Frigid temperatures topped news reports the first part of the week as snowstorms blew across the country. Severe winter weather has the potential to affect many people, even in the Southeastern Georgia. According to a news release from Liberty County Emergency Management Agency Director Mike Hodges, a storm in January 2011 delivered a thick layer of snow and ice that shut down transportation in parts of Georgia for five days, affecting 70 percent of the state.
Seeing as how Tuesday’s high temperature hovered just a few degrees above freezing, coastal residents likely shouldn’t discount the possibility of extreme conditions reminiscent of 2011’s blizzard. The National Weather Service issued a hazardous weather outlook Monday for Liberty County and the surrounding areas. A wind advisory was in effect until Monday evening, and a wind-chill advisory was in effect Tuesday morning. Laquenten Jones, with Fort Stewart’s operation center, said the temperature got down to 27 degrees Monday evening.
“That is abnormally low for this time of year,” he said. “(It’s) probably the lowest it’s even been around here from what I can remember.”
The National Weather Service described conditions as unusually cold in the report it issued for Liberty County, where the average low at this time of year usually is around 37 degrees.
Hodges said in his release that the National Weather Service refers to winter storms as “deceptive killers” because the deaths that follow such inclement weather usually are indirectly related to the storm. People die in traffic accidents on icy roads or of hypothermia from prolonged exposure to cold.
“One of the primary concerns of winter weather is its ability to knock out heat, power and communications services,” Hodges said in the release. “Preparation is inexpensive and easy, and can help you avoid potentially life-threatening situations.”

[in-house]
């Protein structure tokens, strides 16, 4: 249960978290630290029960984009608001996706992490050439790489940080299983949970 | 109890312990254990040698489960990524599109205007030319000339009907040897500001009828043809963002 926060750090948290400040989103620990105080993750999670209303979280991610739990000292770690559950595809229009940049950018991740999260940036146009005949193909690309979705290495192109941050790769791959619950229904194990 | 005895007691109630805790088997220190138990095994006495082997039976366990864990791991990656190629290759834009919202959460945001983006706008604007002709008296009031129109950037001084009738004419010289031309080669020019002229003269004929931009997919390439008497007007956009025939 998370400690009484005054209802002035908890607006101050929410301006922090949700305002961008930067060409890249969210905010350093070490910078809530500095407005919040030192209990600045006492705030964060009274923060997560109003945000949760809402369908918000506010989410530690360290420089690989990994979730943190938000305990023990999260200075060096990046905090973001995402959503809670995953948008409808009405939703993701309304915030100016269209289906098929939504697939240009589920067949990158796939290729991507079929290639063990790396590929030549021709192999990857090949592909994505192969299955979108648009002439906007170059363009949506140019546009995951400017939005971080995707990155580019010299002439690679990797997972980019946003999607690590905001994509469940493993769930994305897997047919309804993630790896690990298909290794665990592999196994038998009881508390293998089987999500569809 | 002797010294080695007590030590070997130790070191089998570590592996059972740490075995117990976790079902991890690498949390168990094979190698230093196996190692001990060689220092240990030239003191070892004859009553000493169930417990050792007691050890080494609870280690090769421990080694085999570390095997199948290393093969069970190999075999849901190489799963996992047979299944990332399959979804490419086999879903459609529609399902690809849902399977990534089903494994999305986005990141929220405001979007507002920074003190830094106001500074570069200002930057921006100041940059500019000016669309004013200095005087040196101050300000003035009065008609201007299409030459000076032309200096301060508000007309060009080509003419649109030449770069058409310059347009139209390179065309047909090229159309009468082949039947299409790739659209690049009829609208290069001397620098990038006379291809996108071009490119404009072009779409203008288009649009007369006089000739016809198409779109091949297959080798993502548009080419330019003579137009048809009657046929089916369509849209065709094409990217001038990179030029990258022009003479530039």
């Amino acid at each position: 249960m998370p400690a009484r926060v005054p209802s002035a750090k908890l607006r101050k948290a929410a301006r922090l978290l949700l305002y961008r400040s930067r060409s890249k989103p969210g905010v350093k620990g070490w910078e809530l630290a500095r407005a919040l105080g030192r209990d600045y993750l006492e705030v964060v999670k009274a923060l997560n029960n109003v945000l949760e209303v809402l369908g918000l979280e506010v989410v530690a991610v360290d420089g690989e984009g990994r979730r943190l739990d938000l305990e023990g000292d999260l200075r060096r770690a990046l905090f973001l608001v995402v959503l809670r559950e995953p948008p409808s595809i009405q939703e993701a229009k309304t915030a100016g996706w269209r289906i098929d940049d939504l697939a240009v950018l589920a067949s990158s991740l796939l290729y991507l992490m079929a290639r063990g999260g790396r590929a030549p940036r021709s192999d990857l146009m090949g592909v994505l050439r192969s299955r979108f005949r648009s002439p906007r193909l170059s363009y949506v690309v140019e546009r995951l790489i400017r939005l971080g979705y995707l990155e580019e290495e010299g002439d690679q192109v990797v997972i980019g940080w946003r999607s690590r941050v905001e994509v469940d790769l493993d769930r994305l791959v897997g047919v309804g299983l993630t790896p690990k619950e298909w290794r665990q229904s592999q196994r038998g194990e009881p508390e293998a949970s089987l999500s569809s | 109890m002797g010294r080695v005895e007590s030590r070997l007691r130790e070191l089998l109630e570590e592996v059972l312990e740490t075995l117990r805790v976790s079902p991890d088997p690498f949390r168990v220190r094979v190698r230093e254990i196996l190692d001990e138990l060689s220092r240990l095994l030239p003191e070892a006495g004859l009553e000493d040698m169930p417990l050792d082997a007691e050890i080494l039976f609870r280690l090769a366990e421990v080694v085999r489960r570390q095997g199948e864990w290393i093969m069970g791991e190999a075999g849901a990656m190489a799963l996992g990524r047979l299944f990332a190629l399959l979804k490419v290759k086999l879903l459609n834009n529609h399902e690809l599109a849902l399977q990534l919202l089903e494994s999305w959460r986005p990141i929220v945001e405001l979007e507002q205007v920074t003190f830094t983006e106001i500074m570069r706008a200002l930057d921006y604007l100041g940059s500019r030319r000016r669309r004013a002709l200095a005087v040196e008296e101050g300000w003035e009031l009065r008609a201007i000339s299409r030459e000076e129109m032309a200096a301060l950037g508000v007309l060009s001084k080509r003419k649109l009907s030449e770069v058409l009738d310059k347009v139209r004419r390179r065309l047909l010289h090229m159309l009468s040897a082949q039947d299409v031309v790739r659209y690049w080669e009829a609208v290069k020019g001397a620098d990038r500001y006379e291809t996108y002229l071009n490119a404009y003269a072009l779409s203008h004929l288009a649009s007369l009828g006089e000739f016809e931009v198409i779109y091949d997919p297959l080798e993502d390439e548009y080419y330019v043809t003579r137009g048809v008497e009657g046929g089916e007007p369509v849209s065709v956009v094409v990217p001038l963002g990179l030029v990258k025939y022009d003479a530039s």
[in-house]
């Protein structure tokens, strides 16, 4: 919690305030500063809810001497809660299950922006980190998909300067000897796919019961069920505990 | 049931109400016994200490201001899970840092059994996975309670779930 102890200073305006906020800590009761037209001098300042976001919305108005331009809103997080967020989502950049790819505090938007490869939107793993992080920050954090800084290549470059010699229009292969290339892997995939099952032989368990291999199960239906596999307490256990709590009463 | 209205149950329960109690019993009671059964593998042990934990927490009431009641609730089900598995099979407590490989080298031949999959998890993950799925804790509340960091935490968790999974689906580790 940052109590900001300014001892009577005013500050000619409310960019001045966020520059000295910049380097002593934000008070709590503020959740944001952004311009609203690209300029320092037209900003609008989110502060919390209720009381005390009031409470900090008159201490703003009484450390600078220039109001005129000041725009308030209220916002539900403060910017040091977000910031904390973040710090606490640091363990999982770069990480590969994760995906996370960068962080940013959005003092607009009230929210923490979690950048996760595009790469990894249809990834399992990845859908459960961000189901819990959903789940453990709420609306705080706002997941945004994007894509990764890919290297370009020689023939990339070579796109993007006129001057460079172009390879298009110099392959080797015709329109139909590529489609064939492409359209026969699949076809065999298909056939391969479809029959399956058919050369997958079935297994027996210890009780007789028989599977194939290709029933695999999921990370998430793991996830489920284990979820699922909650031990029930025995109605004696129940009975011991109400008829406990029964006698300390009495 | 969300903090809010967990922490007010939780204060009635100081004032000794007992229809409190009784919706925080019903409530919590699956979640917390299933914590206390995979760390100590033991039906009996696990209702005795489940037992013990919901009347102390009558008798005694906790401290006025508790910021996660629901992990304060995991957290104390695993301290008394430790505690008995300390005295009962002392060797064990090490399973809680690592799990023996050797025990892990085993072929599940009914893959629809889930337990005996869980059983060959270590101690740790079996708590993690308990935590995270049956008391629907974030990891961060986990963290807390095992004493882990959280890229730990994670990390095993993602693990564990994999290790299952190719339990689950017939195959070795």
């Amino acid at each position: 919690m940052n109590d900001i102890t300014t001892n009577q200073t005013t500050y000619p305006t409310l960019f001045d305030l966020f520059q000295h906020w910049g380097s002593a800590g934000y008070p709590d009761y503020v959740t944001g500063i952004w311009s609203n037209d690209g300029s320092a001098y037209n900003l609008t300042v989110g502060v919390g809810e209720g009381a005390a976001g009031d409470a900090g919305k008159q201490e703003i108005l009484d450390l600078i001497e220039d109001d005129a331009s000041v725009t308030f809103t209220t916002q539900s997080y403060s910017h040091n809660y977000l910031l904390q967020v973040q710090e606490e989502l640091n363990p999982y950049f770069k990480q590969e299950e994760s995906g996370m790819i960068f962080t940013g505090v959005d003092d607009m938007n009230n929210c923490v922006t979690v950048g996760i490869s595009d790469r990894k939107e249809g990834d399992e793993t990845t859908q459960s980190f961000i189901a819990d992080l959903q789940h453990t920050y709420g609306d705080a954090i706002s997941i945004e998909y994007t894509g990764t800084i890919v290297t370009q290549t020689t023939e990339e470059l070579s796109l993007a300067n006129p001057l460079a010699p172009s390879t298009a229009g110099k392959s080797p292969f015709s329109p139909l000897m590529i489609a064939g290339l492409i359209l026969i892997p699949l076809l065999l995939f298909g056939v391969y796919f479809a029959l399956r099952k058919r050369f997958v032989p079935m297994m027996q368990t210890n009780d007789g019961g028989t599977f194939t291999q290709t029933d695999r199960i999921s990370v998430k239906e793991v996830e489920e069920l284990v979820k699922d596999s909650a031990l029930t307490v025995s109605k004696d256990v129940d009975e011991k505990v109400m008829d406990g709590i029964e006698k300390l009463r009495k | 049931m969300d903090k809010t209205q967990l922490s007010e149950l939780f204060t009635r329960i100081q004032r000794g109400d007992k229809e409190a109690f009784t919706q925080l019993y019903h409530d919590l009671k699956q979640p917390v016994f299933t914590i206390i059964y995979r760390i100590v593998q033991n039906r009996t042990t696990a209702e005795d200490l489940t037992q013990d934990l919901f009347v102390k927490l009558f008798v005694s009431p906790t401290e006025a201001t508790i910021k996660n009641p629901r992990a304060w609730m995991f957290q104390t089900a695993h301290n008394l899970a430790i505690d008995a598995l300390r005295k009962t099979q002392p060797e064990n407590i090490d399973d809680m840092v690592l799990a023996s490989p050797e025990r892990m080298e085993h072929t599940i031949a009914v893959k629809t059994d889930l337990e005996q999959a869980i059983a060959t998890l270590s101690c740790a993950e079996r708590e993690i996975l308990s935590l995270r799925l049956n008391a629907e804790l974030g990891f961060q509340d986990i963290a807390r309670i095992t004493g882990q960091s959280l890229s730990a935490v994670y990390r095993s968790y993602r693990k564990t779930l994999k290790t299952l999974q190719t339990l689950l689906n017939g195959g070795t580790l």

The Liberty County Emergency Management Agency advises families to keep a ready kit of emergency supplies in their homes. This should include a three-day supply of nonperishable food, water, a flashlight with extra batteries, adequate clothing, blankets and any necessary prescription medication. Winter weather may require residents to stay inside for days at a time.
A similar ready kit should be kept in families’ vehicles as well, Hodges said in the release. An ice scraper, extra blanket, sand for traction and jumper cables should be added to the kit.
A statewide emergency-preparedness campaign called “Ready Georgia,” which was designed to help families prepare for a winter storm, can be accessed at http://www.ready.ga.gov. On the site, the Georgia Emergency Management Agency and Homeland Security offer the tools needed to make an emergency-supply kit, develop a communication plan and stay informed about potential winter threats.
“This is a great time to make sure you are prepared for extreme conditions this winter,” Hodges said in his release.
Families also can receive alerts about emergencies and other important community news by signing up for Liberty County Emergency Management Agency’s emergency-alert program. The system enables the agency to quickly provide area residents with critical information in a variety of situations, such as severe weather, unexpected road closures, missing persons and evacuations.
Alert Liberty can notify those who opt in of an active alert via call, text or email. Participants can go to www.libertycountyga.com and choose the alerts they want to receive.